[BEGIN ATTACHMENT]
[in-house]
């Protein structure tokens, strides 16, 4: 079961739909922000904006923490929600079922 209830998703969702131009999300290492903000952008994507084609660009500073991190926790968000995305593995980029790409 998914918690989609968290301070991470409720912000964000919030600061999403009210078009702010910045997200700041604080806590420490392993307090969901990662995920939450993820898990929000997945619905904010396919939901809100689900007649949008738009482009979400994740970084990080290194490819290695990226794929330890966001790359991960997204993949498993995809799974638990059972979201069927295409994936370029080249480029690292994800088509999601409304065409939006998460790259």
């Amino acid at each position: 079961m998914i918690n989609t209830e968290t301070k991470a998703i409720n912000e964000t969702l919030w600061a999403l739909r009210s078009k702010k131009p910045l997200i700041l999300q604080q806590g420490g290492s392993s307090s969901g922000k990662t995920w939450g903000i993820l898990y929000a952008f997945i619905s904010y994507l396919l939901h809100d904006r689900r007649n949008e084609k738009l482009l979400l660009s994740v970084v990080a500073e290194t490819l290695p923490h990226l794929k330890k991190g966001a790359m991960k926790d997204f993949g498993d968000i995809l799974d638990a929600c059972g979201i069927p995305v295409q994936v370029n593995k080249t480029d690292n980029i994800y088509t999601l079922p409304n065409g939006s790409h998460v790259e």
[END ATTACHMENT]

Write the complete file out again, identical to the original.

[in-house]
């Protein structure tokens, strides 16, 4: 079961739909922000904006923490929600079922 209830998703969702131009999300290492903000952008994507084609660009500073991190926790968000995305593995980029790409 998914918690989609968290301070991470409720912000964000919030600061999403009210078009702010910045997200700041604080806590420490392993307090969901990662995920939450993820898990929000997945619905904010396919939901809100689900007649949008738009482009979400994740970084990080290194490819290695990226794929330890966001790359991960997204993949498993995809799974638990059972979201069927295409994936370029080249480029690292994800088509999601409304065409939006998460790259």
């Amino acid at each position: 079961m998914i918690n989609t209830e968290t301070k991470a998703i409720n912000e964000t969702l919030w600061a999403l739909r009210s078009k702010k131009p910045l997200i700041l999300q604080q806590g420490g290492s392993s307090s969901g922000k990662t995920w939450g903000i993820l898990y929000a952008f997945i619905s904010y994507l396919l939901h809100d904006r689900r007649n949008e084609k738009l482009l979400l660009s994740v970084v990080a500073e290194t490819l290695p923490h990226l794929k330890k991190g966001a790359m991960k926790d997204f993949g498993d968000i995809l799974d638990a929600c059972g979201i069927p995305v295409q994936v370029n593995k080249t480029d690292n980029i994800y088509t999601l079922p409304n065409g939006s790409h998460v790259e």